"For better or for worse, CRISPR–Cas9 is transforming biology," the editors of Nature Genetics observe in the current issue. "We are now at the dawn of the gene-editing age." The amazing CRISPR gene-editing technology, which has been likened to a genetic word processor, allows researchers to make specific changes ranging from tweaking a single DNA base pair to revising whole paragraphs of genetic information. CRISPR enables plant breeders to add or subtract basically any trait to crops and livestock. CRISPR can safely endow crops with resistance to pests, disease, salt, heat, and drought. Livestock can be made healthier and meatier. CRISPR will enable farmers to grow more, better, and safer food while sparing more land for nature—but only if regulators will stay out of the way.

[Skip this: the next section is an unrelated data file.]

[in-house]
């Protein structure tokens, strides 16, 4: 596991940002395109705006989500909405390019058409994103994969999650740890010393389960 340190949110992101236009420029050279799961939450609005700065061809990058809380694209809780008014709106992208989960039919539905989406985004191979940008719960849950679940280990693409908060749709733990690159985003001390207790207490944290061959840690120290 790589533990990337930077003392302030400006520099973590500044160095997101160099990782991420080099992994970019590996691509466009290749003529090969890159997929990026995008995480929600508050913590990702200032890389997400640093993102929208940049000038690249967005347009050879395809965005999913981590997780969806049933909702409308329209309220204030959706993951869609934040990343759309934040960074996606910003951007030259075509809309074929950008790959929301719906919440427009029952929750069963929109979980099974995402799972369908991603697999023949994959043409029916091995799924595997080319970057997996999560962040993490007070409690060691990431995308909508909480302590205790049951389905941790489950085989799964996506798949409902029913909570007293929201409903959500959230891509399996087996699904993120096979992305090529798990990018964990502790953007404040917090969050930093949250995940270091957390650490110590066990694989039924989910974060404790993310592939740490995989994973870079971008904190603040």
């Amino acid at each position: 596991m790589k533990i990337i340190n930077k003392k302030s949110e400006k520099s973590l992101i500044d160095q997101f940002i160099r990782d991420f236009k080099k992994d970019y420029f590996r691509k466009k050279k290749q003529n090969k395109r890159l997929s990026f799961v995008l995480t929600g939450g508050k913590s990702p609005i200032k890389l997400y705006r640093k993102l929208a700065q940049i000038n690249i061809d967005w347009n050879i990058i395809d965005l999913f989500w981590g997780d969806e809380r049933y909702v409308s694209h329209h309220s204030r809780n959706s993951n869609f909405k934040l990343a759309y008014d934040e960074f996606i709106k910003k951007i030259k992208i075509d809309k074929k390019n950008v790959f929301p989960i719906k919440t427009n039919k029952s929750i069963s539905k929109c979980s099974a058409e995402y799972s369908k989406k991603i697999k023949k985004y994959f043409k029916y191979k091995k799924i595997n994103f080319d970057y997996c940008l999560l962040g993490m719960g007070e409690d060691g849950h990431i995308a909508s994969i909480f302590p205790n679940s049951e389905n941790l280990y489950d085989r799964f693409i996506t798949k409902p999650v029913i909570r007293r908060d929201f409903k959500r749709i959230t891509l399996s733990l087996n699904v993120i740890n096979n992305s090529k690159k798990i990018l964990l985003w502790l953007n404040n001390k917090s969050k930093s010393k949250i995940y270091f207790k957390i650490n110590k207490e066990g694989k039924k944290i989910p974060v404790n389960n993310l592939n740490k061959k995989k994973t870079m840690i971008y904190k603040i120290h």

Ohio University's Radical Students Could Have Ignored Kaitlin Bennett. Instead, They Threw Liquids At Her.
The mob strategy is morally and practically flawed.
American Heart Association Journal Finally Retracts Study Implying That E-Cigarettes Cause Heart Attacks Before People Use Them
The journal's editors recognized the problem before publication, but the authors failed to address it.
Critics say the long-running satiric cartoon has created "a generation of boys" who are smug and disengaged.
Plus: Virginia's assault weapon ban gets shot down, Trump's tariffs face new legal scrutiny, and why you don't want Amy Klobuchar on your bar trivia team
Sex offender registries are cruel and unjust.